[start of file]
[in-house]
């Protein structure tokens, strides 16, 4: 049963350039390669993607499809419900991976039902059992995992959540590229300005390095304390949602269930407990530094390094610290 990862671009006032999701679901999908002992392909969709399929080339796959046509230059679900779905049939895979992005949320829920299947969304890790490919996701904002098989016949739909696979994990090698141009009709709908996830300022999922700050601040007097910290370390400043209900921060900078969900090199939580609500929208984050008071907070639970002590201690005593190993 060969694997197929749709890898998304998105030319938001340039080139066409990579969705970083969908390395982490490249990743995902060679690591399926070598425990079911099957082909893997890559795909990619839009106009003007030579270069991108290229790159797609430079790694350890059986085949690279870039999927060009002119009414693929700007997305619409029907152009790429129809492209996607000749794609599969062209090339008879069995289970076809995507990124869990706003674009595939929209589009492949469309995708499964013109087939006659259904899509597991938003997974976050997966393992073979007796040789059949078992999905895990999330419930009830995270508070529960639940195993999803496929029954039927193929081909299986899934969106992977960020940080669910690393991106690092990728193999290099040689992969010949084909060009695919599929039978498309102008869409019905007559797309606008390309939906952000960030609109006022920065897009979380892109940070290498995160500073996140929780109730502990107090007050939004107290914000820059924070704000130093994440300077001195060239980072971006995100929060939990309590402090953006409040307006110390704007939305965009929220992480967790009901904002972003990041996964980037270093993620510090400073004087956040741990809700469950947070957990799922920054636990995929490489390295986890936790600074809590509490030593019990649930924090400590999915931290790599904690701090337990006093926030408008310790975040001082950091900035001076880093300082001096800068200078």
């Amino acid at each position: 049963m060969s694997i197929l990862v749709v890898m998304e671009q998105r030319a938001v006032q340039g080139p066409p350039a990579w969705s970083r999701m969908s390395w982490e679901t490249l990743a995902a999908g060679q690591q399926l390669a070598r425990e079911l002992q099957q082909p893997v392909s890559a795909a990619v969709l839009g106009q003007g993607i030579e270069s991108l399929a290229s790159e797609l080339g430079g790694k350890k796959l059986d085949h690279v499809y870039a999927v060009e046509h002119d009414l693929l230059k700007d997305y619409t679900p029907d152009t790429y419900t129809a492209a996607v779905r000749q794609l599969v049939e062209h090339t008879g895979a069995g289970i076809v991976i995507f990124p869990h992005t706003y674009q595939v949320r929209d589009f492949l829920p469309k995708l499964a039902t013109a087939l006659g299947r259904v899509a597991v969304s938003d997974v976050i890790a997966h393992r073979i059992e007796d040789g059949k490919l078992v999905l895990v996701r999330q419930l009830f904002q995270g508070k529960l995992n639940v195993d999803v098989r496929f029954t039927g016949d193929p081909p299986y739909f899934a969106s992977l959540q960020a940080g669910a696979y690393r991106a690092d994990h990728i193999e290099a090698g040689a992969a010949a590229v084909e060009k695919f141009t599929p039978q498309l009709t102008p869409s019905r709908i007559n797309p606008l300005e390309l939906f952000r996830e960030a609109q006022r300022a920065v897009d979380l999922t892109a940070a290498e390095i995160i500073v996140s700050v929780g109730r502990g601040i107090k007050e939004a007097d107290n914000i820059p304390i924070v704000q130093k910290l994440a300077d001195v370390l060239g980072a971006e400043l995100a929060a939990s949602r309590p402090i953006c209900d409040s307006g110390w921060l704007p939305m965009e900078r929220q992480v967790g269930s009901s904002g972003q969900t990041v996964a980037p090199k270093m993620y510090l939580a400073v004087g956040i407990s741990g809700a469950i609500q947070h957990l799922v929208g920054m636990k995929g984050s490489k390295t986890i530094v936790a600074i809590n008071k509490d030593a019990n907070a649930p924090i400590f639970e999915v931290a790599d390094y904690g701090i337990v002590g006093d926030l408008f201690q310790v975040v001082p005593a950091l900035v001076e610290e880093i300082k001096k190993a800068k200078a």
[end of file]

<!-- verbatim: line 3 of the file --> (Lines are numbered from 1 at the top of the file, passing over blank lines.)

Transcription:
């Amino acid at each position: 049963m060969s694997i197929l990862v749709v890898m998304e671009q998105r030319a938001v006032q340039g080139p066409p350039a990579w969705s970083r999701m969908s390395w982490e679901t490249l990743a995902a999908g060679q690591q399926l390669a070598r425990e079911l002992q099957q082909p893997v392909s890559a795909a990619v969709l839009g106009q003007g993607i030579e270069s991108l399929a290229s790159e797609l080339g430079g790694k350890k796959l059986d085949h690279v499809y870039a999927v060009e046509h002119d009414l693929l230059k700007d997305y619409t679900p029907d152009t790429y419900t129809a492209a996607v779905r000749q794609l599969v049939e062209h090339t008879g895979a069995g289970i076809v991976i995507f990124p869990h992005t706003y674009q595939v949320r929209d589009f492949l829920p469309k995708l499964a039902t013109a087939l006659g299947r259904v899509a597991v969304s938003d997974v976050i890790a997966h393992r073979i059992e007796d040789g059949k490919l078992v999905l895990v996701r999330q419930l009830f904002q995270g508070k529960l995992n639940v195993d999803v098989r496929f029954t039927g016949d193929p081909p299986y739909f899934a969106s992977l959540q960020a940080g669910a696979y690393r991106a690092d994990h990728i193999e290099a090698g040689a992969a010949a590229v084909e060009k695919f141009t599929p039978q498309l009709t102008p869409s019905r709908i007559n797309p606008l300005e390309l939906f952000r996830e960030a609109q006022r300022a920065v897009d979380l999922t892109a940070a290498e390095i995160i500073v996140s700050v929780g109730r502990g601040i107090k007050e939004a007097d107290n914000i820059p304390i924070v704000q130093k910290l994440a300077d001195v370390l060239g980072a971006e400043l995100a929060a939990s949602r309590p402090i953006c209900d409040s307006g110390w921060l704007p939305m965009e900078r929220q992480v967790g269930s009901s904002g972003q969900t990041v996964a980037p090199k270093m993620y510090l939580a400073v004087g956040i407990s741990g809700a469950i609500q947070h957990l799922v929208g920054m636990k995929g984050s490489k390295t986890i530094v936790a600074i809590n008071k509490d030593a019990n907070a649930p924090i400590f639970e999915v931290a790599d390094y904690g701090i337990v002590g006093d926030l408008f201690q310790v975040v001082p005593a950091l900035v001076e610290e880093i300082k001096k190993a800068k200078a």